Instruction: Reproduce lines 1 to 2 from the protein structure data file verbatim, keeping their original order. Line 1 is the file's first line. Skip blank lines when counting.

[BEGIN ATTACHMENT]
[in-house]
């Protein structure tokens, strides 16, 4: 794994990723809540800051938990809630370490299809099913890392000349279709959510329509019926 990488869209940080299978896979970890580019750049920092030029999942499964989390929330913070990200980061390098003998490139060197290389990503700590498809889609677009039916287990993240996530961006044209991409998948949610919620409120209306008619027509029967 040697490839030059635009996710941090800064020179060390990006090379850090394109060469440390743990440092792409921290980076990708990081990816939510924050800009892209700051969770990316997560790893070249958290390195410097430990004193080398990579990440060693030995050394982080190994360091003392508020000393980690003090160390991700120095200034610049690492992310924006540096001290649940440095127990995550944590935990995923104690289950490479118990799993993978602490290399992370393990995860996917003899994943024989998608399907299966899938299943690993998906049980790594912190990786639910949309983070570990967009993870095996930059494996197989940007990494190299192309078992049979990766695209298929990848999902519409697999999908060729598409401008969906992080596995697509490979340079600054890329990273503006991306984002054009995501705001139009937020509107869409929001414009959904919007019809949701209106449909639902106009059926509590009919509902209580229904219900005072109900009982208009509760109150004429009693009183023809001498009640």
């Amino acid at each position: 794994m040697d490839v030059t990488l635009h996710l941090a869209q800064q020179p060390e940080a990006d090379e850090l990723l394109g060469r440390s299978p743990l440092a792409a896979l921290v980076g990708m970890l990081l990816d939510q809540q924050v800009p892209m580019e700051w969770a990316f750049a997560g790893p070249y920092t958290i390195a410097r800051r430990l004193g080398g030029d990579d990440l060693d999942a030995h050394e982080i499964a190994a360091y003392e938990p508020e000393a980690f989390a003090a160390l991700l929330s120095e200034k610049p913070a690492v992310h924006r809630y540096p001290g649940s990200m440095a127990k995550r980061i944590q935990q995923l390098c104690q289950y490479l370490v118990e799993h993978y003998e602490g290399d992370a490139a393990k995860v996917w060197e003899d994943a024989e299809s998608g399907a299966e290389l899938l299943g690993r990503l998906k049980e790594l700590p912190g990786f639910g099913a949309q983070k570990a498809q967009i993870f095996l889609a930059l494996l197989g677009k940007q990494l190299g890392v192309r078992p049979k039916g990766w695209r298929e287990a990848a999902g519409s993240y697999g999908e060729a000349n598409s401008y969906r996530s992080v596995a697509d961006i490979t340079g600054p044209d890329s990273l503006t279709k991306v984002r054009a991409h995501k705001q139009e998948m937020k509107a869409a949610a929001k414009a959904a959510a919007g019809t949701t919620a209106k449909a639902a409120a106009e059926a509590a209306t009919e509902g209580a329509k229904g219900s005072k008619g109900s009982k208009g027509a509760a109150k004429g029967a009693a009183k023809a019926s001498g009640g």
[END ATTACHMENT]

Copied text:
[in-house]
């Protein structure tokens, strides 16, 4: 794994990723809540800051938990809630370490299809099913890392000349279709959510329509019926 990488869209940080299978896979970890580019750049920092030029999942499964989390929330913070990200980061390098003998490139060197290389990503700590498809889609677009039916287990993240996530961006044209991409998948949610919620409120209306008619027509029967 040697490839030059635009996710941090800064020179060390990006090379850090394109060469440390743990440092792409921290980076990708990081990816939510924050800009892209700051969770990316997560790893070249958290390195410097430990004193080398990579990440060693030995050394982080190994360091003392508020000393980690003090160390991700120095200034610049690492992310924006540096001290649940440095127990995550944590935990995923104690289950490479118990799993993978602490290399992370393990995860996917003899994943024989998608399907299966899938299943690993998906049980790594912190990786639910949309983070570990967009993870095996930059494996197989940007990494190299192309078992049979990766695209298929990848999902519409697999999908060729598409401008969906992080596995697509490979340079600054890329990273503006991306984002054009995501705001139009937020509107869409929001414009959904919007019809949701209106449909639902106009059926509590009919509902209580229904219900005072109900009982208009509760109150004429009693009183023809001498009640």